For the last half-century, Jan Gehl, Hon. FAIA, the founder and senior adviser at Copenhagen-based urban research and design consulting firm Gehl, and author of the seminal book Life Between Buildings: Using Public Space, has championed livable, well-designed cities. One of the winners of this year's Collaborative Achievement Award, he responds here to our architect's version of the Proust questionnaire.
What is your greatest achievement?
What has been accomplished in Copenhagen in terms of making it one of the most livable, people-friendly cities in the world. Our research at the School of Architecture at the Royal Danish Academy of Fine Arts has had a noticeable impact on the city planning ever since I/we started this research in 1966.
What is the most memorable moment of your career?
To see my closest collaborator (and old student) Camilla van Deurs becoming the new city architect of Copenhagen in Feb. 2019. (Receiving the key to the city of Sydney in 2017, and being told that it now had valuable contributions from not only one but from two Danish architects, was not a bad moment either.)
What was your most rewarding collaboration?
Most rewarding collaboration have been with the City Architect of Melbourne, Rob Adams; Professor Peter Newman in Perth; and Sydney Mayor Clover Moore. In short, I have worked with all the mayors of cities in Australia and New Zealand (except Canberra, which in my opinion is a lost case like most other instant capitals around the globe).
What is the greatest ambition you have yet to achieve?
To have time to be more proficient with my (jazz band) trombone.
What is your greatest regret?
We did a big study with recommendations for London in 2004 for Mayor Ken Livingstone. Then Mayor Boris Johnson took over! Not much has happened, as opposed to New York and Moscow, where great improvements have occurred.
What, if anything, would you change if you were to write Life Between Buildings today?
This wee book (actually my PhD Thesis from 1971) is still widely available and is still being published in new languages (lately Icelandic, next Arabic). I have over the 48 years changed quite a few of the photos but have strangely found no reasons to change much in the text. Basically this book is about how Homo sapiens use cities, and Homo sapiens have not changed noticeably in this short period of years.
What progress has been made in urban design since you wrote the book?
Actually impressive progress have been made. Especially in the years after 2000 a noticeable change can be seen. The direction of the wind has definitely changed from headwind to tailwind. More and more cities are now doing a great effort to put people foremost in their city planning.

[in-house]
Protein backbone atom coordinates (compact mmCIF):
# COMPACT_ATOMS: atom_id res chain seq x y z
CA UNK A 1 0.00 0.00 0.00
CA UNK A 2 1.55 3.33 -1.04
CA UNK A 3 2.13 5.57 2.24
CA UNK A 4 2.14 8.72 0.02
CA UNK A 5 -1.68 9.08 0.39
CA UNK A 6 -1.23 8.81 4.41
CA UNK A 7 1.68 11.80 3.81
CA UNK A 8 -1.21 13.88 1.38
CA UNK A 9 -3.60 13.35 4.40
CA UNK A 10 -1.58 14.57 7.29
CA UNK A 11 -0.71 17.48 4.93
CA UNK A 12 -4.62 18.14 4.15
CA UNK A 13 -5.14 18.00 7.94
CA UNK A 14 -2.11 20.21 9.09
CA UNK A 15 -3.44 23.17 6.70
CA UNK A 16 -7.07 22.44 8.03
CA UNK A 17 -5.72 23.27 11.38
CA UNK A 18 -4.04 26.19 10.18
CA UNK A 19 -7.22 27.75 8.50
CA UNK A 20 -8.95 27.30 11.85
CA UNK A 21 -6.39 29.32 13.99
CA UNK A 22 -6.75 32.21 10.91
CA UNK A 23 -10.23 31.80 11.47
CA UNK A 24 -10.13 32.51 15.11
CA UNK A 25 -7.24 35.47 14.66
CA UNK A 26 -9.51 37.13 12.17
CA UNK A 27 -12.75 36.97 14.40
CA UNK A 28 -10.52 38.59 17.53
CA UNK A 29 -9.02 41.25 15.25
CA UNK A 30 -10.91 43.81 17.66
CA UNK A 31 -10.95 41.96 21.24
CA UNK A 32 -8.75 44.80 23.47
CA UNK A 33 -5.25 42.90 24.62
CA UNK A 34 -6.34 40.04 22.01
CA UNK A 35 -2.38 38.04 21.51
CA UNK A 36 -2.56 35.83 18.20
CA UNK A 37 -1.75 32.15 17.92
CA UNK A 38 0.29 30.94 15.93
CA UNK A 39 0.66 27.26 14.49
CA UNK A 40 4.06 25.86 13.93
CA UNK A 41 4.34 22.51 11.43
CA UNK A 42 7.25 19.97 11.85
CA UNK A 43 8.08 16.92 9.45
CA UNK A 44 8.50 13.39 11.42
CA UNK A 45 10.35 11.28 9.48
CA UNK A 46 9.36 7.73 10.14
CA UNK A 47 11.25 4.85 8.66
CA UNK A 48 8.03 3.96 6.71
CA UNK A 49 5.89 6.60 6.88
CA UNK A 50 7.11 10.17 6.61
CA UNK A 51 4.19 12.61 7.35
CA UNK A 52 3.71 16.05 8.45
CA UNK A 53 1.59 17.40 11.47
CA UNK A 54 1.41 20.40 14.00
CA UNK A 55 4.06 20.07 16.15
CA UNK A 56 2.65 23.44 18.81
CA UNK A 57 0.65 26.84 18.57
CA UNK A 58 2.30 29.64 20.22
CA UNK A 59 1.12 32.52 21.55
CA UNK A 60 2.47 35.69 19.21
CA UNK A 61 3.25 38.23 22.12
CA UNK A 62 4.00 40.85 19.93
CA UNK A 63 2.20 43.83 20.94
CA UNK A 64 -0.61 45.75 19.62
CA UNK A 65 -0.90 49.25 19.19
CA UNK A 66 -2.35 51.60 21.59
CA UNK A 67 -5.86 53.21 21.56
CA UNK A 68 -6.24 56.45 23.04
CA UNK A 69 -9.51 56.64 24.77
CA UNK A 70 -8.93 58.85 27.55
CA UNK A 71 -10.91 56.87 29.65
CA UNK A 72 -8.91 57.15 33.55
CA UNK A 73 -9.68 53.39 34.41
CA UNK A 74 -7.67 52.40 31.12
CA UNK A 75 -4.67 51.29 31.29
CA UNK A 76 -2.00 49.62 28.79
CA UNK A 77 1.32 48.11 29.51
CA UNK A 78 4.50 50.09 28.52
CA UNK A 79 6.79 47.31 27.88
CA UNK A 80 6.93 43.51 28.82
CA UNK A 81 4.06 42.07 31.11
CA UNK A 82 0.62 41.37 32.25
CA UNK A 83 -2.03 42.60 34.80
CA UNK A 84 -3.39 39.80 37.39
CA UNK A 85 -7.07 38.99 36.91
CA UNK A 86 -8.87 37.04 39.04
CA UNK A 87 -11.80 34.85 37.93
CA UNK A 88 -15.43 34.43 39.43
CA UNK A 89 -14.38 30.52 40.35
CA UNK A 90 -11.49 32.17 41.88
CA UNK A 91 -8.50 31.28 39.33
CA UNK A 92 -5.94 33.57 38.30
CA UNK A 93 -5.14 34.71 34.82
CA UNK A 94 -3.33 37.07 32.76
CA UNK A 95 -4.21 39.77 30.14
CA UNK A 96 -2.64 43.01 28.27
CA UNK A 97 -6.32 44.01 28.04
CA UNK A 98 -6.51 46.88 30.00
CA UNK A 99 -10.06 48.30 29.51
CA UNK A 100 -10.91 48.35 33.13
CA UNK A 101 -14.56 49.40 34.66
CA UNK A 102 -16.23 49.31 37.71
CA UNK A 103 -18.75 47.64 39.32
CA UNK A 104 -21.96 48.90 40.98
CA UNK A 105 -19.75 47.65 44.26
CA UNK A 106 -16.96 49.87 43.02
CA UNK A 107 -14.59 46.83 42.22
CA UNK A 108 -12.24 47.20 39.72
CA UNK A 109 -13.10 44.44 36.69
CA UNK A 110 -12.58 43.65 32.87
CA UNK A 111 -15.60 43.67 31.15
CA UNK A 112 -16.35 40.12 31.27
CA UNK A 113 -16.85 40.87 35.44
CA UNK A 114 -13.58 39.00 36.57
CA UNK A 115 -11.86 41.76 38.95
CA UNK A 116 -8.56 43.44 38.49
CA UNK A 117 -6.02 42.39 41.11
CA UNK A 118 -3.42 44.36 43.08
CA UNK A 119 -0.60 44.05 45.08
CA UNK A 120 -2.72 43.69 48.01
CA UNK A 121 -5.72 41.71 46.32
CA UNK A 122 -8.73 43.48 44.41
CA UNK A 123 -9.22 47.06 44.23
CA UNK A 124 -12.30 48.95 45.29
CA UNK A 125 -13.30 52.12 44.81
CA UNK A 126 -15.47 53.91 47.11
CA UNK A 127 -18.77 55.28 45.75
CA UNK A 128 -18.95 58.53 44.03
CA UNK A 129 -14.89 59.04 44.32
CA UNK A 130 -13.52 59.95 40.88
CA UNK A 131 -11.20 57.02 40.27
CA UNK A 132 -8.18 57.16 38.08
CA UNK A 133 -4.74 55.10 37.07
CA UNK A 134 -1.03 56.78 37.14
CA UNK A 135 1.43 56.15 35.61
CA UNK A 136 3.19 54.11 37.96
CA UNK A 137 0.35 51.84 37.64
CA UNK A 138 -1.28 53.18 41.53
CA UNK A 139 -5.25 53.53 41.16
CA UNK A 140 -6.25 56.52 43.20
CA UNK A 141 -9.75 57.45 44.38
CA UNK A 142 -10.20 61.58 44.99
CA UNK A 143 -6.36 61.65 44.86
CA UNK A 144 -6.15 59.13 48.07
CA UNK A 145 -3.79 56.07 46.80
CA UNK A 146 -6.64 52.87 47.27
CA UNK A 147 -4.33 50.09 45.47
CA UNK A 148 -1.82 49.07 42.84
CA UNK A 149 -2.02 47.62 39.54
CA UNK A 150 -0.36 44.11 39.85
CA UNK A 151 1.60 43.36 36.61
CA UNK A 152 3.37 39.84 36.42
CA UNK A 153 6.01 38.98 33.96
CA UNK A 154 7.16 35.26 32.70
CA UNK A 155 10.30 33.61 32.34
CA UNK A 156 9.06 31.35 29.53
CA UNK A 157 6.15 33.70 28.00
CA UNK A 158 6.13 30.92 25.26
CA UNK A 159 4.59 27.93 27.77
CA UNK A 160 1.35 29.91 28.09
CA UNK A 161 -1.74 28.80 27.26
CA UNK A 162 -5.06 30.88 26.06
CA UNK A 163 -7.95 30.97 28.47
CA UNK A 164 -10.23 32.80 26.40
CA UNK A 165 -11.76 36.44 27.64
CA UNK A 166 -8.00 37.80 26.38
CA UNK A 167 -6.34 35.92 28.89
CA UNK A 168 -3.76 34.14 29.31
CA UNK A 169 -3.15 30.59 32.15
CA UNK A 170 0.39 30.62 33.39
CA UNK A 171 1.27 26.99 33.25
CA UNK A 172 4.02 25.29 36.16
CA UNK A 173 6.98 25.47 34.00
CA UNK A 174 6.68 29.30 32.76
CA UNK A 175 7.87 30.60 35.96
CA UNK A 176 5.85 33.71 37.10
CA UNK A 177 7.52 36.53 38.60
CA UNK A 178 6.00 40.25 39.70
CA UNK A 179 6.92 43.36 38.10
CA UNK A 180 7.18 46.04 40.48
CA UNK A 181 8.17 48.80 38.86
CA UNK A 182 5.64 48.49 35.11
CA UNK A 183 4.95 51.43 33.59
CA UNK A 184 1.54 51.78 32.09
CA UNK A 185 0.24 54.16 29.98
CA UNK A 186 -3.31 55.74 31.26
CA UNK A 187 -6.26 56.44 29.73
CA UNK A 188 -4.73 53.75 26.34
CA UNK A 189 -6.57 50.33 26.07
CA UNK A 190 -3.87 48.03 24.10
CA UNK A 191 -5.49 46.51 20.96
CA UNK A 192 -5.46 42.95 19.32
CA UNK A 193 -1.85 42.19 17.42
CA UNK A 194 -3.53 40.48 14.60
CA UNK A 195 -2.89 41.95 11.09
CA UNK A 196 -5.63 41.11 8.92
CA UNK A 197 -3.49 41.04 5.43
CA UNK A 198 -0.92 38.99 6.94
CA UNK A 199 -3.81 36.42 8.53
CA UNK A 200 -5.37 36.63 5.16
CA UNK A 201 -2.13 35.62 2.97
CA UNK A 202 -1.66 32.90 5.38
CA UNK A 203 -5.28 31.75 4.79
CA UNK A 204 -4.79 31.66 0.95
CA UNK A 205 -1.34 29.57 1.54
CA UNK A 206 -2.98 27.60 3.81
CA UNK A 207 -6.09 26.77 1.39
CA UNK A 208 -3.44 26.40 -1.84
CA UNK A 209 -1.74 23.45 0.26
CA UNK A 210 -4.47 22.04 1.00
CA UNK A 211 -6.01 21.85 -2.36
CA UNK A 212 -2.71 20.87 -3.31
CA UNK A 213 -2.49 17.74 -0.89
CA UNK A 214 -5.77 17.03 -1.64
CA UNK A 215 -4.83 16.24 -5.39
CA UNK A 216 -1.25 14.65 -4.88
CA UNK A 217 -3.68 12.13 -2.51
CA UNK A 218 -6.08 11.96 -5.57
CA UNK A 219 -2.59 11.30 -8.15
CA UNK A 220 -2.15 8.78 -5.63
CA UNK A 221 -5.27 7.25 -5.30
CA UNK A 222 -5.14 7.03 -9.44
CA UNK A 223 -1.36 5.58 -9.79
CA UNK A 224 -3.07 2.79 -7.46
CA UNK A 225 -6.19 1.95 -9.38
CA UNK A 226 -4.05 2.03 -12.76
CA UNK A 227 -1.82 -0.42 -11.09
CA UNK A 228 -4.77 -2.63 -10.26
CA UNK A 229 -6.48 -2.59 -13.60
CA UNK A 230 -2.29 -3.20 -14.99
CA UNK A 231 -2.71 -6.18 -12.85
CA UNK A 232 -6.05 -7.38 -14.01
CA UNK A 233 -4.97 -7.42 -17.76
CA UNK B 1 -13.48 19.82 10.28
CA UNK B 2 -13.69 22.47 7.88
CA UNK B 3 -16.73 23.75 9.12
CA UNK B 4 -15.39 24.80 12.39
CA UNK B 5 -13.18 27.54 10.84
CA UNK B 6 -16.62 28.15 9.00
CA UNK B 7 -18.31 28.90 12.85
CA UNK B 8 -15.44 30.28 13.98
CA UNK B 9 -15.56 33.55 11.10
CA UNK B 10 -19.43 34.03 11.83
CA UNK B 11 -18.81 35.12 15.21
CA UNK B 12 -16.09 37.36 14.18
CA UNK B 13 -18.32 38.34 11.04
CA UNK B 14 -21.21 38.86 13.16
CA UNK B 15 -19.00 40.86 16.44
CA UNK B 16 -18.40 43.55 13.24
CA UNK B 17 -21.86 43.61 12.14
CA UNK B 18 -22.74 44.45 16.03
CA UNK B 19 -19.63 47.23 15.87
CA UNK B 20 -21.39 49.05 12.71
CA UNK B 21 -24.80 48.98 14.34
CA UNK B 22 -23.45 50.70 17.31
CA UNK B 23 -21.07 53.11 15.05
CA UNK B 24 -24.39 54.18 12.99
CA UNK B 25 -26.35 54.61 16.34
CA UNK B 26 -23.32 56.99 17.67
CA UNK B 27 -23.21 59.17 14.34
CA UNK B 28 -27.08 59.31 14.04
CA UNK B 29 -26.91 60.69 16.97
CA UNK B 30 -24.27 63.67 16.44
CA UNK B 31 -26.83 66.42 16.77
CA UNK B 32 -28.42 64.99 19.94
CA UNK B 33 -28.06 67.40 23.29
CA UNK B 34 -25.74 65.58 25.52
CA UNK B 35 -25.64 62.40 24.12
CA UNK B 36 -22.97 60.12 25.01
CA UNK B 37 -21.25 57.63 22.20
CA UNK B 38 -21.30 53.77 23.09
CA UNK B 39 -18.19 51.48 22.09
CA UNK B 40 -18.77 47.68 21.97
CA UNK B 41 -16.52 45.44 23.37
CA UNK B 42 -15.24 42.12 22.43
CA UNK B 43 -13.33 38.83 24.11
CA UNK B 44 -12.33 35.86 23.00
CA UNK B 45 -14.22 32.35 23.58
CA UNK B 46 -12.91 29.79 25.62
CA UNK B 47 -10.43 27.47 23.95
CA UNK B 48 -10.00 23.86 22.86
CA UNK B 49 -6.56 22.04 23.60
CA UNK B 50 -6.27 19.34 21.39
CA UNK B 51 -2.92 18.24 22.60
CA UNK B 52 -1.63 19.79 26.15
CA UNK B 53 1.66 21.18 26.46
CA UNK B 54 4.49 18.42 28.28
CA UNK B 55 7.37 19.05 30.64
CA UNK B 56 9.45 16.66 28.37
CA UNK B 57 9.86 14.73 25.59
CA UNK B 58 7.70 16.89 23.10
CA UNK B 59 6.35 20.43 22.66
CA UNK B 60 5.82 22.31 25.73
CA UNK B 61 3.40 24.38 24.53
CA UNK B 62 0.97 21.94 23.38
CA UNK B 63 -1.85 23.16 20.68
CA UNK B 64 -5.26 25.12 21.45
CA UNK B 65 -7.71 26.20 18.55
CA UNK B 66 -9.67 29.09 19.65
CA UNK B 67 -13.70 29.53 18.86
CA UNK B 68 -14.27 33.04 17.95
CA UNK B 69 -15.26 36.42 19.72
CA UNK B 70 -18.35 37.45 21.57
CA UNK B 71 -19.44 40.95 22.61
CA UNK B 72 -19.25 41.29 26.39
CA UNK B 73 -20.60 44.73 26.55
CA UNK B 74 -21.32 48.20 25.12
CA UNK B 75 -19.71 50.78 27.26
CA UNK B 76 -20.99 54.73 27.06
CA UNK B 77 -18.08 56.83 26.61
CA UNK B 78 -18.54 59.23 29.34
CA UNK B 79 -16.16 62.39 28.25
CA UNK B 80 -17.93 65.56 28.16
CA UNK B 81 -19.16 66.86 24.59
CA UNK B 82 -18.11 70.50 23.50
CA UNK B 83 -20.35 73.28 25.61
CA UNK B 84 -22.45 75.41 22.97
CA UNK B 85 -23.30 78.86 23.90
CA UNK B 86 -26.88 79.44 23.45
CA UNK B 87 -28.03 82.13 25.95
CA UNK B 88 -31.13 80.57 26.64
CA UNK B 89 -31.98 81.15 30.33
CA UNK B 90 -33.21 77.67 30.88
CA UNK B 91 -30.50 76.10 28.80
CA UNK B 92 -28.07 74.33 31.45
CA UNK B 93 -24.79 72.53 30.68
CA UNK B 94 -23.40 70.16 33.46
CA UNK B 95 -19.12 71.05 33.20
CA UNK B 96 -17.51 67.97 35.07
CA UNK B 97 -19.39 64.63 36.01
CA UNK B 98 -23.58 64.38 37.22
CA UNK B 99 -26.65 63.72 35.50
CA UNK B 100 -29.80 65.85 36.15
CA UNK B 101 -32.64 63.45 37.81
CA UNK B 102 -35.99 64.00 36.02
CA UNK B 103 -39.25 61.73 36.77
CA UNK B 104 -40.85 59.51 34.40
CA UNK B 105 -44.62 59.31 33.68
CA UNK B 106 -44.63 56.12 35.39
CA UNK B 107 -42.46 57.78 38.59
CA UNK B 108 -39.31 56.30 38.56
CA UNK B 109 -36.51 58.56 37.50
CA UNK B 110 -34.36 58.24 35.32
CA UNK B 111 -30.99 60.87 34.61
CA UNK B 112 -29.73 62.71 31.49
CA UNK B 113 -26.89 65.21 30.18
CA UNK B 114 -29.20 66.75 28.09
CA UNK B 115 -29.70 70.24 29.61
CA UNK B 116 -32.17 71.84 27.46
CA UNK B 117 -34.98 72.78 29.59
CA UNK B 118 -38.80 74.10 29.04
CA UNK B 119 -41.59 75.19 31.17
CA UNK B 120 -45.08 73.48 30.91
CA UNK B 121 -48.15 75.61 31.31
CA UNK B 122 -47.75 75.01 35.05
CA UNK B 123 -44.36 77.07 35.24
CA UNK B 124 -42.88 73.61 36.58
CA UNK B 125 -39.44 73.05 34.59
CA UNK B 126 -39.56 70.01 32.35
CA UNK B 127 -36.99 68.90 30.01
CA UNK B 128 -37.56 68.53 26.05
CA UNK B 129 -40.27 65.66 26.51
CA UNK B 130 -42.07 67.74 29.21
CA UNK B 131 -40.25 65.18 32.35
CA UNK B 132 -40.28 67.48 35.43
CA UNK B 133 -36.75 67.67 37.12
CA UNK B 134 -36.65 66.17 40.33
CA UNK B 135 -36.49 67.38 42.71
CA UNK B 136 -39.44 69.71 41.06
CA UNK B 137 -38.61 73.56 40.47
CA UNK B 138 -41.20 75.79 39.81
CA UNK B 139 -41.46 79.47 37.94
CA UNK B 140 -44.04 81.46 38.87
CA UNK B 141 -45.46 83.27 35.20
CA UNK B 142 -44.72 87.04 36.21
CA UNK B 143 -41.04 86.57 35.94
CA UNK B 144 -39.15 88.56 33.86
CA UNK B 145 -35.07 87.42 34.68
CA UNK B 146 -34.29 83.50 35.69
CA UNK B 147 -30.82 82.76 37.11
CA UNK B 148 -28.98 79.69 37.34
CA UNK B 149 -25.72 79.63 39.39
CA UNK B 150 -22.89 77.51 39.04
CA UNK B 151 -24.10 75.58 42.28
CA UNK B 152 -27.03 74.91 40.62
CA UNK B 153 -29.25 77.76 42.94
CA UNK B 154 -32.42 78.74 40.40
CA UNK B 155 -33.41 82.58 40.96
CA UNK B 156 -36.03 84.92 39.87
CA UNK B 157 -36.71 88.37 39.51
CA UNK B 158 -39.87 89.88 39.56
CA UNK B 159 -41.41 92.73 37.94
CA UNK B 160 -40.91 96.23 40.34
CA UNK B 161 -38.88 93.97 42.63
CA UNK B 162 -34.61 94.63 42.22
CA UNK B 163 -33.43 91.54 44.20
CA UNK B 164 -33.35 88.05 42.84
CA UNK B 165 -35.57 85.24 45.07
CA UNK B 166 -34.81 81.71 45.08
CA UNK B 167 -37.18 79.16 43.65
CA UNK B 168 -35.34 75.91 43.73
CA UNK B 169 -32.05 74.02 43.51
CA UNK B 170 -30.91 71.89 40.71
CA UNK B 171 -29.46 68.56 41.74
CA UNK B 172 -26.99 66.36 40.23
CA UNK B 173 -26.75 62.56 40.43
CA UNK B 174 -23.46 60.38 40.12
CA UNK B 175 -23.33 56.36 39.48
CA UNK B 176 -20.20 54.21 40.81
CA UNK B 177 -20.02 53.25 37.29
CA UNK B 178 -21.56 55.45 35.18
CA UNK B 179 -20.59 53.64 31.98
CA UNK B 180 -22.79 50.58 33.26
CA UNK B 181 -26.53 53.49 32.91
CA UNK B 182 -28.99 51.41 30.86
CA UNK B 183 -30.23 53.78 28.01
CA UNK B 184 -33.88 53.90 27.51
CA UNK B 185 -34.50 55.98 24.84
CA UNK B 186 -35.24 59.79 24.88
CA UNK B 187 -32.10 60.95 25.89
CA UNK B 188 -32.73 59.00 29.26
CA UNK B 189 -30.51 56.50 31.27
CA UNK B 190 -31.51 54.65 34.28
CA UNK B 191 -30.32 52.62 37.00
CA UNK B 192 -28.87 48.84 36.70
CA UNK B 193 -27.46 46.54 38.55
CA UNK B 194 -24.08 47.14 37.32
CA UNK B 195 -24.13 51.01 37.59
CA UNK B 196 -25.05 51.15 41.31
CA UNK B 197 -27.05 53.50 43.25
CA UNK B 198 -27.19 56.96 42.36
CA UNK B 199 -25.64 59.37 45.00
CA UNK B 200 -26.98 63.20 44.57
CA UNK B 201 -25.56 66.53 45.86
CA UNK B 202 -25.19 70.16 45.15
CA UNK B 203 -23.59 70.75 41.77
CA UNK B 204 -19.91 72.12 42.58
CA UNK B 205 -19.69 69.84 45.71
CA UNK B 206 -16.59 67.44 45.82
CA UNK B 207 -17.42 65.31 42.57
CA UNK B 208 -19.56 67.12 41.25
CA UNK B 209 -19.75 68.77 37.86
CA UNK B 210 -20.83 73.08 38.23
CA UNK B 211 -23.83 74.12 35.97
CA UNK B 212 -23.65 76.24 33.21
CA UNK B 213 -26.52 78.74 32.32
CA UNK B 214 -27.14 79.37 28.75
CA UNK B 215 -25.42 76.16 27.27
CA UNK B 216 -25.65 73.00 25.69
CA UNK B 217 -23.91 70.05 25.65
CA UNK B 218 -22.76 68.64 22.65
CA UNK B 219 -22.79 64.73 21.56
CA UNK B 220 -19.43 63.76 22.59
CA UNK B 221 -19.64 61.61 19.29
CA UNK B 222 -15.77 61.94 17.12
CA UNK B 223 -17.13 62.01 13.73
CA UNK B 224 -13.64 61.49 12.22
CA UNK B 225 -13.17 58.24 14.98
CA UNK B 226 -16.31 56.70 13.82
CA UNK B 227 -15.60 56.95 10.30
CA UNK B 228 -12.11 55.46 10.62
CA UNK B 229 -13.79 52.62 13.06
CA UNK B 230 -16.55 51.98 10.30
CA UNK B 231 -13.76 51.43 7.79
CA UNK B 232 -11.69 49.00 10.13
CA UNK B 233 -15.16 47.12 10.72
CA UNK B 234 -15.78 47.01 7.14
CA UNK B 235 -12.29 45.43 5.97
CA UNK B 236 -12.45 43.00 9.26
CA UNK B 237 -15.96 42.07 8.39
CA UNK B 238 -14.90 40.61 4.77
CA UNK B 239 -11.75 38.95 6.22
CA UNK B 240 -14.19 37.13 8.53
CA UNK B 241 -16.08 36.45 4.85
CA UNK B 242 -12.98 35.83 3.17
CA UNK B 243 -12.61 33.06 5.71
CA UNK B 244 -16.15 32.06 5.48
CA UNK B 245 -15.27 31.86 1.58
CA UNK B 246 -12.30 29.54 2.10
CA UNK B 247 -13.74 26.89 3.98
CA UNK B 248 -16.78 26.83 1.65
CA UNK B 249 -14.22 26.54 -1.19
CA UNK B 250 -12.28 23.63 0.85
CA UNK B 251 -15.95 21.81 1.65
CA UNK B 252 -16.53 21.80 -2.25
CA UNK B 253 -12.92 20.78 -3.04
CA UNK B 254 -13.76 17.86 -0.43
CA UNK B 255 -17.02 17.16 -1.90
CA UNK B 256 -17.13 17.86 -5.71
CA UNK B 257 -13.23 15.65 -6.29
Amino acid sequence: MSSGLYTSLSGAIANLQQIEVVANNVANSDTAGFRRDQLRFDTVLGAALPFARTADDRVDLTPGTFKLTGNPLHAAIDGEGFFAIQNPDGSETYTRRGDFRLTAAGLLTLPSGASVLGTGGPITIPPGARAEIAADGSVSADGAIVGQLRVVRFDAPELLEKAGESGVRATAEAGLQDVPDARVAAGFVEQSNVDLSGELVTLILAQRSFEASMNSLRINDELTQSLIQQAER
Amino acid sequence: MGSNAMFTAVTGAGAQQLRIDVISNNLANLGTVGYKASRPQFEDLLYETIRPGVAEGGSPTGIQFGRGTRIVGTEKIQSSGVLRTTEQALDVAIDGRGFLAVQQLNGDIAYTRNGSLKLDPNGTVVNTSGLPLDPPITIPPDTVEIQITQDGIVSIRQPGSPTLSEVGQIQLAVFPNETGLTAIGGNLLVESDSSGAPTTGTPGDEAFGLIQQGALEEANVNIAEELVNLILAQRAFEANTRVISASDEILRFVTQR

What project best encapsulates your firm’s approach?
All, I hope.
What do you hope your legacy will be?
I hope to be remembered as one of the architects who brought back concern for people to our profession, after the many year of technocratic modernism.
What is the greatest challenge facing architects today?
After the many successful improvements in in historic areas of existing cities, I am increasingly frustrated to see the lack of human quality in the many new town of our time. We had in our office a plan to write a book on "Great New Towns of the 21st Century.” Very quickly we realized that there were only six to seven projects worldwide worth talking about and quickly we abandoned the idea. Using what we know now on humanizing cities in new projects is a major challenge to the architectural professions in all parts of the globe. No more Dubais please.
When did you first realize you wanted to be an architect?
This happened rather be incident during my high school days in the 1950s. There were no architects anywhere near in my upbringing.
What jobs did your parents have?
My father was a lowly government official. My mother looked after the home, as women did in those far away times.
What would you have been if not an architect?
I was too young at that time to think about it.
What keeps you up at night?
Listening to good ol' time New Orleans Jazz.
What is your favorite building?
Sydney Opera House.
What is your most treasured possession?
Three children, seven grandchildren, all living inside bicycle-striking distance in Copenhagen.
What is your greatest fear?
The climate challenge becomes more and more worrying.
Which artists do you most admire?
The expressionistic painters from the Faroe Islands.
What’s the last drawing you did?
Many watercolors over the years, but basically I do the talking, someone else does the walking.
Which five architects, living or dead, would you most like to have dinner with?
Ralph Erskine, Richard Rogers, Hon. FAIA, Rob Adams, Toshio Kitahara, Camilla van Deurs.
Which book(s) are you currently reading?
The Globe Seen from Greenland, by Minik Rosing
What does winning the Collaborative Achievement Award mean to you?
This would definitely be another highlight of my professional life. Graduating in 1960, I have been a full-time architect for 59 years, working with students, fellow architects, other professions, colleagues, citizens, and politicians on six continents, as well publishing professional books in more than 40 languages. It has been quite a journey. Deep inside I am quite proud about what have been achieved concerning turning architecture, city planning, cities, and places in a more humanistic direction and it has been teamwork all the way along—a very fortunate and wonderful life. More to come …